Never seen any Hellboy, never seen Epic.
How about Open Range? It is 10 years ago or so, but a good film and exhilarating gunfire. I seem to remember energy all the way down,...but I'm uncertain about the characteristics; ie., how often and how deep. It's demo worthy stuff regardless how deep. One of the finest gunfights ever produced.
Open Range is in the queue.
You're right, I agree. The Hurt Locker is a great film, and the sound, in all aspects, is just fantastic.
How significant is the clipping you illustrated in the submitted image? What I mean is how often do you encounter that heavily lopped off clipping, and can you or anyone quantify the subjective end result? How would that sound? You've been pouring through all these soundtracks, there would be few (if anyone) outside the industry more adept to assign some relative importance to such an occurrence. I realize unless we had an interview with the sound team that participated, we're not going to know for sure. But wth, we can speculate.
The short answer: It depends....so many variables. In both DTS-HD and Dolby TrueHD, the LFE channel is full bandwidth. It can contain 20kHz if it wants to. The signal chain almost always applies a lowpass, though. AVRs have an adjustable one for LFE (I set mine as high as I can to catch everything I can that is encoded, Like Loki trying to pick up Thor's hammer in the crater unsuccessfully, HUGE 140Hz content), and almost all sub amps have one built in as well.
As you said it could be intentional, for effect, etc. But there are soundtracks that possess what many would consider inexcusable mistakes. I've performed my share of live recording, even sound effects. For fidelity reasons, you always want to hit the media as hot as possible without overload. It could've been anything from a clip that they really needed to include despite it's clipping. Or just as simple as aggressive limiting by design.
This could be hard limiting, because it is below 0dBFS, like all the other channels.
Although I've not read or participated in any such discussions, I'm guessing this issue has been fully explored before. I'm curious what the LFE signal sounds like as one bumps it up until severely flat topped like that. Anyone here performed such experiments? With the inherent filtering accompanying the LFE channel, I'm wondering what subjective audible effect such flat topping has on the final result. Another way to ram more average level down the pipe? The LF drives aren't going to track the horizontal component of the signal, so is this intentional simply for more level? Any idea of the approx. freq range of the waveform? Looks like ~50hz or so, in the center of the graph.
Curious that you ask.....I ran some experiments on this very thing. It is a 100Hz waveform just to the right of center, with 0.01sec period. If I generate a 100Hz waveform at -0.5dBFS, and amplify it by 6dB (clipping it all to Hell), then turn it down by 2dB, I get almost the same waveform displayed (clipped at -2dBFS). When played back, it sounds like a bad fuzz pedal, and definitely not like a clean tone, all odd-order harmonics. But if I apply a 250Hz lowpass at 12dB/octave to the clipped signal, it then appears to be soft-limited, with smoother edges, and has a much nicer distortion profile, and sounds like a moderate tube overdrive, instead of a hard fuzz. Still odd-orders, but only the 300Hz component is readily audible. It sounds much cleaner. If the mixing stages have lowpass circuitry built into their signal chains, nothing will warn them that they are clipping the LFE channel, as it will only sound mildly overdriven. They may find that if they remove lowpasses from it, that they run into bad sounds with hard limiting or 0dBFS. I think that they may be oblivious due to the lowpasses that may be in place, both on the board, and in the crossover/amp chain. I usually see clipping in the center channel first, then LR, and then surrounds, then LFE. I see the least amount of clipping on the LFE channel, but when it is there (Immortals, The Hurt Locker), it is pretty bad, but may be insignificant due to processing in amps, an AVR or mixing board.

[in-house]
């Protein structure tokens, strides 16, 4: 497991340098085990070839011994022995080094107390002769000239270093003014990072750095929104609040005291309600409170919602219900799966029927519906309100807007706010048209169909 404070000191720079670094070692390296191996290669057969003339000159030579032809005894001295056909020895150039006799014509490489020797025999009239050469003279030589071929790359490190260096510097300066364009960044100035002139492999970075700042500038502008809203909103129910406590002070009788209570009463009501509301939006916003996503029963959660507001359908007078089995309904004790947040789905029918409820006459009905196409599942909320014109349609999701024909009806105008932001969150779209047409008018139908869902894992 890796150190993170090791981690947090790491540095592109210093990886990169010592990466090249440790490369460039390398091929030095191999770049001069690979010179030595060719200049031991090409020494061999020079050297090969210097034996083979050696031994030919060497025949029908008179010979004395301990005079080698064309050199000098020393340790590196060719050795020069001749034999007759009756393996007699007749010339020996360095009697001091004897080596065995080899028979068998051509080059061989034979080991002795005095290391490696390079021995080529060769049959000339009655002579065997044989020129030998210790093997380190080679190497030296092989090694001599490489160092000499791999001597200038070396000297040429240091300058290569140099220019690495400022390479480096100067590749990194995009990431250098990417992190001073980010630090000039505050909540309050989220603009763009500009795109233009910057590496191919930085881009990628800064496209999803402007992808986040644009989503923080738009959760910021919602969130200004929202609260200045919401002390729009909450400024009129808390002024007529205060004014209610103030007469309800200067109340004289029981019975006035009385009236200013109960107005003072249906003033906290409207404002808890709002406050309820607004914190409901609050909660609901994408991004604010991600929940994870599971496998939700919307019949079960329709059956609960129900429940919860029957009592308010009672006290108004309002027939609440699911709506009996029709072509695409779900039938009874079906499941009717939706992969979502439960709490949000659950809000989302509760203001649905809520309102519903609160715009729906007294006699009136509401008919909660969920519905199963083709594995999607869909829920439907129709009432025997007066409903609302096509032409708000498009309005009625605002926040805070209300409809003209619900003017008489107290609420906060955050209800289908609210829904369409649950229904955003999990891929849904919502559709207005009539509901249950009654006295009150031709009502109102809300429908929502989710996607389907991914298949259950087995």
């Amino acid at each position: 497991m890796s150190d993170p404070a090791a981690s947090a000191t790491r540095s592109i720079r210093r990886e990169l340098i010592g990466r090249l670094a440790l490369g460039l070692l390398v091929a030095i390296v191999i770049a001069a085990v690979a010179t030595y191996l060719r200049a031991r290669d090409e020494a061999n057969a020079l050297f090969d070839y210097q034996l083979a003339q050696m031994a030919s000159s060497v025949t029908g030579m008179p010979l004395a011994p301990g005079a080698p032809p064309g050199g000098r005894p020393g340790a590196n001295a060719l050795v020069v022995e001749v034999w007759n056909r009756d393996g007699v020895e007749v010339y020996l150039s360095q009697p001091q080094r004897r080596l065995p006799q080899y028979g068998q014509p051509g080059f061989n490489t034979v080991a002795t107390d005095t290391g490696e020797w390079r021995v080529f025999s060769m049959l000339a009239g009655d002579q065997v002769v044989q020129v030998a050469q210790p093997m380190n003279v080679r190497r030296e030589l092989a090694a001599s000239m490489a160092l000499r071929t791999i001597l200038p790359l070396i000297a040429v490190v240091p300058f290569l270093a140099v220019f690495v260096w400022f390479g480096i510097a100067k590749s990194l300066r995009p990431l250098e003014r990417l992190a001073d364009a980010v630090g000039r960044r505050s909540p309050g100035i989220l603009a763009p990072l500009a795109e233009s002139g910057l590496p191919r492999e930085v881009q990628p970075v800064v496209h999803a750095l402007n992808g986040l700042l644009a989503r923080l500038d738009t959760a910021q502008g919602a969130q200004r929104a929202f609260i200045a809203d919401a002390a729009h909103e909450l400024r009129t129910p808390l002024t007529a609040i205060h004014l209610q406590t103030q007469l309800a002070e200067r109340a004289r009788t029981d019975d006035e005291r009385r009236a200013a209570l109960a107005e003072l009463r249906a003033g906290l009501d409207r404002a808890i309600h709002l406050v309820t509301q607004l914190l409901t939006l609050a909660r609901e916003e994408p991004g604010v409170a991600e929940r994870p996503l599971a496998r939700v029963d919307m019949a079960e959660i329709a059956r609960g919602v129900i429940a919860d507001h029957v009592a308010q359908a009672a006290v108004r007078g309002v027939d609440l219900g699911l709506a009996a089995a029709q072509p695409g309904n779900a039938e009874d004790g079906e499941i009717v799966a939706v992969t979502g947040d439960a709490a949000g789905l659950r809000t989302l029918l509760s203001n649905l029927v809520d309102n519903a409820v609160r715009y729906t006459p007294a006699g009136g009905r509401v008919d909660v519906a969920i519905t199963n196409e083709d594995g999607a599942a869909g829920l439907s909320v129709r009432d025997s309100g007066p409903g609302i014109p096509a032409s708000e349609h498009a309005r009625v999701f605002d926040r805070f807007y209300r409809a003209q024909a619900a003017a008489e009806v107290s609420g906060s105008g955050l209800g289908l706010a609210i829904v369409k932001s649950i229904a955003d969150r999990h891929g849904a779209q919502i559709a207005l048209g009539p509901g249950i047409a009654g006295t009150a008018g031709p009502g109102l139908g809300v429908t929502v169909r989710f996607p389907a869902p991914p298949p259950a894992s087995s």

I've experienced The Hurt Locker over many occasions/many systems. Actually, it's my experience that it's used quite often in CEDIA/tradeshow demonstrations. In addition to my own system, I've seen it over some bad-ass, highly capable systems. I've not been actively looking for issues, but I've never heard anything but first rate audio excellence out of that release.
Maybe because all of those systems low-passed. The difference is night and day. See attached. 100Hz Sine, 100Hz clipped waveform, 250Hz lowpass, 120Hz lowpass.....The 120Hz lowpass has less than 4% harmonic distortion, with the 300Hz component over 32dB down from the 100Hz fundamental. With LCRS blaring at the same time, no trained ear would pick that up, it would all be masked.
Maybe I need to pay closer attention, is there any release known for audible LFE channel clipping issues?
Immortals clipped every channel, but it was nearly pure ULF square waves on some portions of the LFE. With a ULF Square wave, that's a LOT of LF and midbass harmonics, which are audible and dissonant. Again, it may have been intentional, they may have wanted the odd harmonics in order for a 'louder sounding' sound.....Poseidon slamming into the sea and the resultant oil tsunami is a pretty bad scene for distorted sound....
But Tron:Legacy, famous for clipping every other channel, had a pristine, clip-free LFE channel......